Double-byte Character Sets
A double-byte character set (DBCS), also known as an "expanded 8-bit character set", is an extended single-byte character set (SBCS), implemented as a code page. DBCSs were originally developed to extend the SBCS design to handle languages such as Japanese and Chinese. Some characters in a DBCS, including the digits and letters used for writing English, have single-byte code values. Other characters, such as Chinese ideographs or Japanese kanji, have double-byte code values. A DBCS can correspond either to a Windows code page or an OEM code page. A DBCS code page can also include a non-native code page, for example, an EBCDIC code page. For definitions of these code pages, see Code Pages.
To interpret a DBCS string, an application must start at the beginning of the string and scan forward. It keeps track when it encounters a lead byte in the string, and treats the next byte as the trailing part of the same character. If the application simply scans the string one byte at a time and encounters a byte that appears to be the code value representing a backslash ("\"), that byte might simply be the trail byte of a two-byte character. The application cannot just back up one byte to see if the preceding byte is a lead byte, as that byte value might be eligible to be used as both a lead byte and a trail byte. Thus the application has essentially the same problem with it as with the possible backslash. In other words, substring searches are much more complicated with a DBCS than with either SBCSs or Unicode. Accordingly, applications that support a DBCS must use special functions, such as _mbsstr, instead of the StrStr function.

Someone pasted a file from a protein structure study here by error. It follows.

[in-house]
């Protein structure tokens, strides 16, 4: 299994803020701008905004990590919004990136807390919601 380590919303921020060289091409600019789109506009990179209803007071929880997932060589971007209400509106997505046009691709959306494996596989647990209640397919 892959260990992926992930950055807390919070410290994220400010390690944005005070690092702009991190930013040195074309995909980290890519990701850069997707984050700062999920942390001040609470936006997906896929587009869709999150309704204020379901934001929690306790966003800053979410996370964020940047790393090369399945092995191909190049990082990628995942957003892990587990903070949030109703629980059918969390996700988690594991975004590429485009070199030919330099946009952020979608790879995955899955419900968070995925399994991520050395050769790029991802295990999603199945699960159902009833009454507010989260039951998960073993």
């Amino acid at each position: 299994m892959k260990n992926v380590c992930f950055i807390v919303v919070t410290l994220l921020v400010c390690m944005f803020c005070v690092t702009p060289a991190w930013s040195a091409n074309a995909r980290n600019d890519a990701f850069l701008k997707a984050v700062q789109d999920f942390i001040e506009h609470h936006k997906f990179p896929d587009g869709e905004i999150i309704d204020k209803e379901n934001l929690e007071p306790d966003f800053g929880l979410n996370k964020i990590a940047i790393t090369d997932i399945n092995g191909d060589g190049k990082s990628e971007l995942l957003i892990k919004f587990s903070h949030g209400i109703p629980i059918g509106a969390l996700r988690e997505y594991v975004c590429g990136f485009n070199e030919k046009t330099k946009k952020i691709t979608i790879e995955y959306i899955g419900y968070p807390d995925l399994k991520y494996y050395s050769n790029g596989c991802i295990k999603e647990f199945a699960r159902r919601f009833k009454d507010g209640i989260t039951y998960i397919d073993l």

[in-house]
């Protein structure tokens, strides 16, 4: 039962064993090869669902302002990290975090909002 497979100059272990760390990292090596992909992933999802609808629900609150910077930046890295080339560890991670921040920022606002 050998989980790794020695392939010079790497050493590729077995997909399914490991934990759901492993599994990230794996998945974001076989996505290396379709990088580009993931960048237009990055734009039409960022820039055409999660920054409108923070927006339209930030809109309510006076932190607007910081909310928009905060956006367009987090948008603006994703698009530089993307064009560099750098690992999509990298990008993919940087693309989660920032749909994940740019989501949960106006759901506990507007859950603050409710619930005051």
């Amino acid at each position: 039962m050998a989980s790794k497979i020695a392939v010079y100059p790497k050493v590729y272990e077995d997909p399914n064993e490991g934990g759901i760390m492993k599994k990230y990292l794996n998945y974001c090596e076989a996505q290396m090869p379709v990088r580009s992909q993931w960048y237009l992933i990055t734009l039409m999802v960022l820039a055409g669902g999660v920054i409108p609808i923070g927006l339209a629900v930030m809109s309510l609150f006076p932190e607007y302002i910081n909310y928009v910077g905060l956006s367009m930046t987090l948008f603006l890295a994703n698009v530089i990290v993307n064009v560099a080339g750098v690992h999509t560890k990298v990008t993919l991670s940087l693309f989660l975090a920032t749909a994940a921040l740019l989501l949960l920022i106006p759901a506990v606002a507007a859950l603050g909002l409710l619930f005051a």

Your applications use DBCS Windows code pages with the "A" versions of Windows functions. See Conventions for Function Prototypes and Code Pages. To help identify a DBCS code page, an application can use the GetCPInfo or GetCPInfoEx function. An application can use the IsDBCSLeadByte function to determine if a given value can be used as the lead byte of a 2-byte character. In addition, an application can use the MultiByteToWideChar and WideCharToMultiByte functions to map between Unicode and DBCS strings.